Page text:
Authors: S Legge, BP Murphy, H McGregor, JCZ Woinarski, J Augusteyn, G Ballard, M Baseler, T Buckmaster, CR Dickman, T Doherty, G Edwards, T Eyre, BA Fancourt, D Ferguson, DM Forsyth, WL Geary, M Gentle, G Gillespie, L Greenwood, R Hohnen, S Hume, CN Johnson, M Maxwell, PJ McDonald, K Morris, K Moseby, T Newsome, D Nimmo, R Paltridge, D Ramsey, J Read, A Rendall, M Rich, E Ritchie, J Rowland, J Short, D Stoked, DR Sutherland, AF Wayne, L Woodford and F Zewe.

Published in: Biological Conservation


Feral cats (Felis catus) have devastated wildlife globally. In Australia, feral cats are implicated in most recent mammal extinctions and continue to threaten native species. Cat control is a high-profile priority for Australian policy, research and management.

To develop the evidence-base to support this priority, we first review information on cat presence/absence on Australian islands and mainland cat-proof exclosures, finding that cats occur across >99.8% of Australia’s land area. Next, we collate 91 site-based feral cat density estimates in Australia and examine the influence of environmental and geographic influences on density.

We extrapolate from this analysis to estimate that the feral cat population in natural environments fluctuates between 1.4 million (95% confidence interval: 1.0–2.3 million) after continent-wide droughts, to 5.6 million (95% CI: 2.5–11 million) after extensive wet periods. We estimate another 0.7 million feral cats occur in Australia’s highly modified environments (urban areas, rubbish dumps, intensive farms).

Feral cat densities are higher on small islands than the mainland, but similar inside and outside conservation land. Mainland cats reach highest densities in arid/semi-arid areas after wet periods. Regional variation in cat densities corresponds closely with attrition rates for native mammal fauna.

The overall population estimate for Australia’s feral cats (in natural and highly modified environments), fluctuating between 2.1 and 6.3 million, is lower than previous estimates, and Australian feral cat densities are lower than reported for North America and Europe. Nevertheless, cats inflict severe impacts on Australian fauna, reflecting the sensitivity of Australia’s native species to cats and reinforcing that policy, research and management to reduce their impacts is critical.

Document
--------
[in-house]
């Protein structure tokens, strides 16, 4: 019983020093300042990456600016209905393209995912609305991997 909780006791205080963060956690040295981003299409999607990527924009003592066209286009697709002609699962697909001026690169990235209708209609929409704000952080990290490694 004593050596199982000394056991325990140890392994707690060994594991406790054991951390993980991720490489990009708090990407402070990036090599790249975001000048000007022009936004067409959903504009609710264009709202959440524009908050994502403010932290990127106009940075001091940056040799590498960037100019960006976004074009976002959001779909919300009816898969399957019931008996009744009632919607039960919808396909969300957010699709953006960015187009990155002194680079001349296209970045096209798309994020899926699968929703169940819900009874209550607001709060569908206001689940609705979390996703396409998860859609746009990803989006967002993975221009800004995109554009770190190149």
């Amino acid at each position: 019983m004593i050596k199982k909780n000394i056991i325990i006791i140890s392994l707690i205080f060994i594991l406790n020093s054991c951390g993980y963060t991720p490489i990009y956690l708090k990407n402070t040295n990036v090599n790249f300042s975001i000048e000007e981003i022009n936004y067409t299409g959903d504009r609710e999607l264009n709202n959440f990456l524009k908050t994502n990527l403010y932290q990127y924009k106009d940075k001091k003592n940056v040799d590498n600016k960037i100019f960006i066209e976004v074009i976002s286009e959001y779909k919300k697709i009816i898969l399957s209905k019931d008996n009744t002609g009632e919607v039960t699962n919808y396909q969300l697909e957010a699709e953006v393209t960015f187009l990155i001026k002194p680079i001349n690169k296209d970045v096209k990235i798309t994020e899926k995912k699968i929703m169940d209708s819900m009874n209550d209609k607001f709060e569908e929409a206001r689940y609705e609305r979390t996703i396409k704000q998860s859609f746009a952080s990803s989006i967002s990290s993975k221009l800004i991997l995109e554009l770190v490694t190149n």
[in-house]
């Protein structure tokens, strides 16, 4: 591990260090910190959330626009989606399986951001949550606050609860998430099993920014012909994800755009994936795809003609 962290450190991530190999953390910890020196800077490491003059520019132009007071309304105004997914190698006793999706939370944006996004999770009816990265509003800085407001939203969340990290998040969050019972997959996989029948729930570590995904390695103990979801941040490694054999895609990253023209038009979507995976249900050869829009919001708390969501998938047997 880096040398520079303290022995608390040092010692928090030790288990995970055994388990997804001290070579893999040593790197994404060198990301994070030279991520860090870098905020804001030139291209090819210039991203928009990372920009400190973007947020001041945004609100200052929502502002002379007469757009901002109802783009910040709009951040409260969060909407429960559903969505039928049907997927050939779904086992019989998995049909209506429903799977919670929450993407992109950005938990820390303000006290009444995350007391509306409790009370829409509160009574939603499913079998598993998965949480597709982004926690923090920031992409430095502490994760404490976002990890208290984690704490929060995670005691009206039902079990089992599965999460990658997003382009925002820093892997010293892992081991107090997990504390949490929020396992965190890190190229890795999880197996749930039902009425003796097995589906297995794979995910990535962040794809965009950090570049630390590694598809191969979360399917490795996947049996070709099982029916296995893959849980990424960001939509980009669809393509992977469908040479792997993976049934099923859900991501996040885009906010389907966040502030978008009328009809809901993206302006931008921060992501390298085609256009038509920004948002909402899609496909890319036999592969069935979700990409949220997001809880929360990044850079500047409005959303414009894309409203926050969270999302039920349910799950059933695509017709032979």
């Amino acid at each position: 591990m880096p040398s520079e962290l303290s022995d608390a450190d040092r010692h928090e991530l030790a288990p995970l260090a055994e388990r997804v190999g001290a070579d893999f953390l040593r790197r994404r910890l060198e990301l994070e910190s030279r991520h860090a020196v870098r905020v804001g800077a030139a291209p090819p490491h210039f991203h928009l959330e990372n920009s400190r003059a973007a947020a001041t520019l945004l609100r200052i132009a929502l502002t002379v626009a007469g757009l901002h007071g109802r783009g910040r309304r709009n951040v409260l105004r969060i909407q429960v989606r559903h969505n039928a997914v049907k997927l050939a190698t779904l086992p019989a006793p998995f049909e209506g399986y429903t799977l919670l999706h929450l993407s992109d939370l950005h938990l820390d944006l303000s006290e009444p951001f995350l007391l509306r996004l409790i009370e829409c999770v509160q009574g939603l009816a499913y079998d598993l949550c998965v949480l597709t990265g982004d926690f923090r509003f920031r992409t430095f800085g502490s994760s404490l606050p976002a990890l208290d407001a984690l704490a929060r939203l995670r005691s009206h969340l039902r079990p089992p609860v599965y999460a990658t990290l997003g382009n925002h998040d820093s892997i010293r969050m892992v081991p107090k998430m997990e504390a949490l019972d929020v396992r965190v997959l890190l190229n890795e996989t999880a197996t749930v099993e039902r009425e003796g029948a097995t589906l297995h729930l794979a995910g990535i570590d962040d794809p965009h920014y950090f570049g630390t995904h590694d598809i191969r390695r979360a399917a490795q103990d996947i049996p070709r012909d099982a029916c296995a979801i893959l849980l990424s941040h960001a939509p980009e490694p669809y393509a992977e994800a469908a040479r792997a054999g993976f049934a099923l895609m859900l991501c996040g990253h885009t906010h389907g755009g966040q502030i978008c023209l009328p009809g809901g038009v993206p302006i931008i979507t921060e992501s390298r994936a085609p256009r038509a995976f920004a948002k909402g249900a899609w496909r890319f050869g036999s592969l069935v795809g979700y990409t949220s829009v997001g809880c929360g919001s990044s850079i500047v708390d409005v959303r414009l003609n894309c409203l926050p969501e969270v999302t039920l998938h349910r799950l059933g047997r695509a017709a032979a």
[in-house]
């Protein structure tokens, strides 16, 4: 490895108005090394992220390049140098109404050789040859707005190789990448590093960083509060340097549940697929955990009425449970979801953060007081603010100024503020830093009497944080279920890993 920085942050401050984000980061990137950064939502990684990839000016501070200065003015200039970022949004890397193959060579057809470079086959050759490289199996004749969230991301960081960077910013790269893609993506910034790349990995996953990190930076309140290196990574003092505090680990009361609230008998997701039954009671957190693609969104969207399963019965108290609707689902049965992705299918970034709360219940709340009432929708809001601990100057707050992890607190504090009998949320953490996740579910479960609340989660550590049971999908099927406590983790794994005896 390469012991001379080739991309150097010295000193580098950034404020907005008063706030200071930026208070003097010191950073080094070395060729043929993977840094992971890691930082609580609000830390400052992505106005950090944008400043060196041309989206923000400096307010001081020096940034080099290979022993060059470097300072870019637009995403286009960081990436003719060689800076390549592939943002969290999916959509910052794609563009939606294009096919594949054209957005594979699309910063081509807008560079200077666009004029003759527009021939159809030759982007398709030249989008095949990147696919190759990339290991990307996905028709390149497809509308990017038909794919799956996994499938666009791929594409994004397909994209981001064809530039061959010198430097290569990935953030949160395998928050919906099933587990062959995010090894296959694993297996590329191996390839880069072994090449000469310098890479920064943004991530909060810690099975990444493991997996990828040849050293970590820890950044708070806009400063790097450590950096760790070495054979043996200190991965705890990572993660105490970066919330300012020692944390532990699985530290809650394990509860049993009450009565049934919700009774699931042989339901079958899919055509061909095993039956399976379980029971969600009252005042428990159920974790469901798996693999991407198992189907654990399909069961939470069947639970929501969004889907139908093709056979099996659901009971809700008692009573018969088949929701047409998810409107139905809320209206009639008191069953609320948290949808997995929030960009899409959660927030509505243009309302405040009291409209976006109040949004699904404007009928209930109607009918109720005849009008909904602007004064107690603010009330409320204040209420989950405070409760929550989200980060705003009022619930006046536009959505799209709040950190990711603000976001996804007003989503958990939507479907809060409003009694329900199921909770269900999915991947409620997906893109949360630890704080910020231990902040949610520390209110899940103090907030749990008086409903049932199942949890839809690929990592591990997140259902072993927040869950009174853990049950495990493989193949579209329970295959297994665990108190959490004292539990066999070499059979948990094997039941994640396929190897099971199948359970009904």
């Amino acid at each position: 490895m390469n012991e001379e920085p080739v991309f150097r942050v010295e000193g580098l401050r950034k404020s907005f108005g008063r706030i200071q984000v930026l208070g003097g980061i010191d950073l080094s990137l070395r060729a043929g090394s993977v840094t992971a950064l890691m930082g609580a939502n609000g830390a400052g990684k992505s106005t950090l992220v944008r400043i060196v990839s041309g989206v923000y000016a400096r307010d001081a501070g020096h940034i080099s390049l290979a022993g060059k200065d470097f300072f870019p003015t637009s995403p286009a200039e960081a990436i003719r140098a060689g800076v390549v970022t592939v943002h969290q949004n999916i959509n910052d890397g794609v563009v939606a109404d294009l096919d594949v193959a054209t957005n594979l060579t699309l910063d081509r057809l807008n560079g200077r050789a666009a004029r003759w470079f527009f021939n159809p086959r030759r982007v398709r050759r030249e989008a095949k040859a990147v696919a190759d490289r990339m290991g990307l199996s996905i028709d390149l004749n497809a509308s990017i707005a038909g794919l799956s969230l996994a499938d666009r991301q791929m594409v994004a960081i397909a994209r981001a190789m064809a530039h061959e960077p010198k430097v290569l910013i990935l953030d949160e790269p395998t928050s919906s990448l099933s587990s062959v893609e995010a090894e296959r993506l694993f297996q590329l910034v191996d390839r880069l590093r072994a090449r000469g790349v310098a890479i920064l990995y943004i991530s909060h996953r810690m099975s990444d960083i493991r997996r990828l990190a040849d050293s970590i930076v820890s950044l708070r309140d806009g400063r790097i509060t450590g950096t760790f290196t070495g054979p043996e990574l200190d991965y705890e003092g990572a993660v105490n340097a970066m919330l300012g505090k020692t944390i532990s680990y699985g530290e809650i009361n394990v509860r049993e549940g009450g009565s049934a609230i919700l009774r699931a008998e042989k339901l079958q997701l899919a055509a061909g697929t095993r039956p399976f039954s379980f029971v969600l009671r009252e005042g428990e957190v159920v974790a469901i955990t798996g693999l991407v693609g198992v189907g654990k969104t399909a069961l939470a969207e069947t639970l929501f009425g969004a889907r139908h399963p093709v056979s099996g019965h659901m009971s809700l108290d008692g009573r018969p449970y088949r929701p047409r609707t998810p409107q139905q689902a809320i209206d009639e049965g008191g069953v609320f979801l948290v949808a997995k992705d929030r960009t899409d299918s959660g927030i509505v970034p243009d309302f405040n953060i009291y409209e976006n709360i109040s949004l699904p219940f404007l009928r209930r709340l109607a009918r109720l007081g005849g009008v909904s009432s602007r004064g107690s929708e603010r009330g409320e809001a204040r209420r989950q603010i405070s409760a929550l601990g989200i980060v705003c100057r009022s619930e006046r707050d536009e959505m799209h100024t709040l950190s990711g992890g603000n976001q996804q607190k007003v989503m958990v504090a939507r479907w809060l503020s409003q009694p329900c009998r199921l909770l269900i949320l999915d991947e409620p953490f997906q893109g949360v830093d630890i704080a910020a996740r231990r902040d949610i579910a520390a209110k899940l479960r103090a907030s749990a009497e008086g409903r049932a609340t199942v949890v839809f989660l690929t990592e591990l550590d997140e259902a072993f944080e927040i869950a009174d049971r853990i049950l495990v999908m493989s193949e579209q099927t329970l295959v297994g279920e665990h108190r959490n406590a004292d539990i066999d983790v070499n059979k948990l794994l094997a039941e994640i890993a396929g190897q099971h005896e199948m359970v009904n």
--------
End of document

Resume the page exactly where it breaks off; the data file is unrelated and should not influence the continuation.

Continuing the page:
Legge, S, et al (2016) Enumerating a continental-scale threat: How many feral cats are in Australia? Biological Conservation PDF DOI


Phylogeography of the antilopine wallaroos (Macropus antilopinus) across tropical northern Australia

Authors: Jessica J Wadley, Damien A Fordham, Vicki A Thomson, Euan G Ritchie and Jeremy J Austin

Published in: Ecology and Evolution (early view)


The distribution of antilopine wallaroo, Macropus antilopinus, is marked by a break in the species’ range between Queensland and the Northern Territory, coinciding with the Carpentarian barrier.

Previous work on M. antilopinus revealed limited genetic differentiation between the Northern Territory and Queensland M. antilopinus populations across this barrier. The study also identified a number of divergent lineages in the Northern Territory, but was unable to elucidate any geographic structure.

Here, we re-examine these results to (1) determine phylogeographic patterns across the range of M. antilopinus and (2) infer the biogeographic barriers associated with these patterns.

The tropical savannahs of northern Australia: from the Cape York Peninsula in the east, to the Kimberley in the west. We examined phylogeographic patterns in M. antilopinus using a larger number of samples and three mtDNA genes: NADH dehydrogenase subunit 2, cytochrome b, and the control region. Two datasets were generated and analyzed: (1) a subset of samples with all three mtDNA regions concatenated together and (2) all samples for just control region sequences that included samples from the previous study. Analysis included generating phylogenetic trees based on Bayesian analysis and intraspecific median-joining networks.

The contemporary spatial structure of M. antilopinus mtDNA lineages revealed five shallow clades and a sixth, divergent lineage. The genetic differences that we found between Queensland and Northern Territory M. antilopinus samples confirmed the split in the geographic distribution of the species. We also found weak genetic differentiation between Northern Territory samples and those from the Kimberley region of Western Australia, possibly due to the Kimberley Plateau–Arnhem Land barrier. Within the Northern Territory, two clades appear to be parapatric in the west, while another two clades are broadly sympatric across the Northern Territory. MtDNA diversity of M. antilopinus revealed an unexpectedly complex evolutionary history involving multiple sympatric and parapatric mtDNA clades across northern Australia.

These phylogeographic patterns highlight the importance of investigating genetic variation across distributions of species and integrating this information into biodiversity conservation.

Wadley JJ, Fordham DA, Thomson VA, Ritchie EG, Austin JJ (2016) Phylogeography of the antilopine wallaroo (Macropus antilopinus) across tropical northern Australia. Ecology and Evolution PDF DOI